By Jerome Neu
Is jealousy eliminable? if that is so, at what expense? What are the connections among delight the sin and the satisfaction insisted on by means of id politics? How can one query an individual's knowing in their personal happiness or override a society's account of its personal rituals? What makes a sexual hope "perverse," or specific sexual family members (such as incestuous ones) bad or perhaps unthinkable? those and different questions on what sustains and threatens our identification are pursued utilizing the assets of philosophy, psychoanalysis, and different disciplines. The dialogue all through is expert and inspired via the Spinozist wish that realizing our lives might help switch them, can assist make us extra loose.
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Extra resources for A Tear Is an Intellectual Thing: The Meanings of Emotion
We cry when we feel moved, or touched, or vulnerable, and the associated thoughts are what give the tears their particular emotional characters. Thoughts enter at two points at least: in interpreting the situation and in interpreting our (physiological) response. While James said we are sad because we cry, we have seen that in some contexts (and cultures), we may equally well be said to be angry or ashamed or something else because we cry. Physiology alone is not enough to settle the matter. When (as in certain aesthetic cases and in many sexual ones) perception leads (apparently directly) to a physical reaction, we think of the experience as by its nature psychosomatic.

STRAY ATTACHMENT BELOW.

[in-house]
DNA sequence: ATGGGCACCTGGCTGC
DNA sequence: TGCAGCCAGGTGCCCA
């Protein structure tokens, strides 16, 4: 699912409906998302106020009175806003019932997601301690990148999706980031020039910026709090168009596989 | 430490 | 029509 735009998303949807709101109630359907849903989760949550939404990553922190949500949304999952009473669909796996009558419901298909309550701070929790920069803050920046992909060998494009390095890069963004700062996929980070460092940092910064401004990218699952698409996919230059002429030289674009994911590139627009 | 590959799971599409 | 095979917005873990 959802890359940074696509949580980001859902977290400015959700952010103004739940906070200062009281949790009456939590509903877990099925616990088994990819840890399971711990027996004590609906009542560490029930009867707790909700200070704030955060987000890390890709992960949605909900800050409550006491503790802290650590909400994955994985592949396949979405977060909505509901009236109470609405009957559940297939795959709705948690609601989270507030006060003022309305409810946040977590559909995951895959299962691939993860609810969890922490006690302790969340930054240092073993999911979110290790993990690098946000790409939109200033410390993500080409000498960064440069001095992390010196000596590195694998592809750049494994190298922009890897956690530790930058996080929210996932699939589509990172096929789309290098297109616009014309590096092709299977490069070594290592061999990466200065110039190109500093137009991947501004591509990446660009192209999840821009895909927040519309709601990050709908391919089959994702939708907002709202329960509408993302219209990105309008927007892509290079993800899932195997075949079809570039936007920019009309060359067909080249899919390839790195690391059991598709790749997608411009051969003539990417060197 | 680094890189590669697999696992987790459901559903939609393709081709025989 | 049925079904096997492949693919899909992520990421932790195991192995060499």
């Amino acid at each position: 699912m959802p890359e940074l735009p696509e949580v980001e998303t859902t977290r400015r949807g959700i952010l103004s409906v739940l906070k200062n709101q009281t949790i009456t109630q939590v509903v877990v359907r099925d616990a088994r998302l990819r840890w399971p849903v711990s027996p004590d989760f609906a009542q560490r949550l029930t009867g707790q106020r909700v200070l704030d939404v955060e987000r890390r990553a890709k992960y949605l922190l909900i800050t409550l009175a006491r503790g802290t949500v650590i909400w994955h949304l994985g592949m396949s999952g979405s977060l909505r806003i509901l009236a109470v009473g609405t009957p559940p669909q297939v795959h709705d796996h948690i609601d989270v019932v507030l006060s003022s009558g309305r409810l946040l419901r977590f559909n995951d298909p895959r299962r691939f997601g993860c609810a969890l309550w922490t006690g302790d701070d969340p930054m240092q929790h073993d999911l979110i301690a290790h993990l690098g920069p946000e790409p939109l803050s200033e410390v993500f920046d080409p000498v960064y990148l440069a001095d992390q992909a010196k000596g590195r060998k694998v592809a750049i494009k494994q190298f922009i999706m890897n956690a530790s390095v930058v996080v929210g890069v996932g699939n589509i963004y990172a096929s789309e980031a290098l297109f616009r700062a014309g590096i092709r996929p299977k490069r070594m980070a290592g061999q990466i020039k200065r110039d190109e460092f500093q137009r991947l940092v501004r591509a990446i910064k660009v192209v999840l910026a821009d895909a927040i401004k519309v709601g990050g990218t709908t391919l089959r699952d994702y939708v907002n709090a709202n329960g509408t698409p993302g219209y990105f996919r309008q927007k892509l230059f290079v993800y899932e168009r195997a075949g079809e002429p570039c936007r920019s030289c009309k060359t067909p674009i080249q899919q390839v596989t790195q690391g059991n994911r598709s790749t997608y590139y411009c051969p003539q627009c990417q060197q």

Of course things develop and become more complex as time goes on, but now we can see another kind of truth in James's approach, a developmental truth. It is not quite the case that we are sad because we cry, but we do come to learn the meaning of sadness in a context where the expression of the emotion provides the first link to the vocabulary for describing the emotion. As Hampshire has put it, "In our classifications we move, as it were, inwards from expressive behavior to inner feeling" (1972c, 155).
Children do it all the time. Most interesting, however, in the midst of multiplying functions, is the reductive psychoanalytic claim that "there are no tears of joy, only tears of sorrow" The claim appears in an article by Sandor Feldman about "Crying at the Happy Ending" (1956, 485). The argument is based on the analysis of individual cases where a happy event is found to be merely the occasion of other thoughts that in turn provoke the tears. Feldman notes a person may indeed be happy and full of joy, but "the question is whether he cried because he was happy or for some other reason which was stirred up at the occasion of the happy ending" (478).
A Tear Is an Intellectual Thing: The Meanings of Emotion by Jerome Neu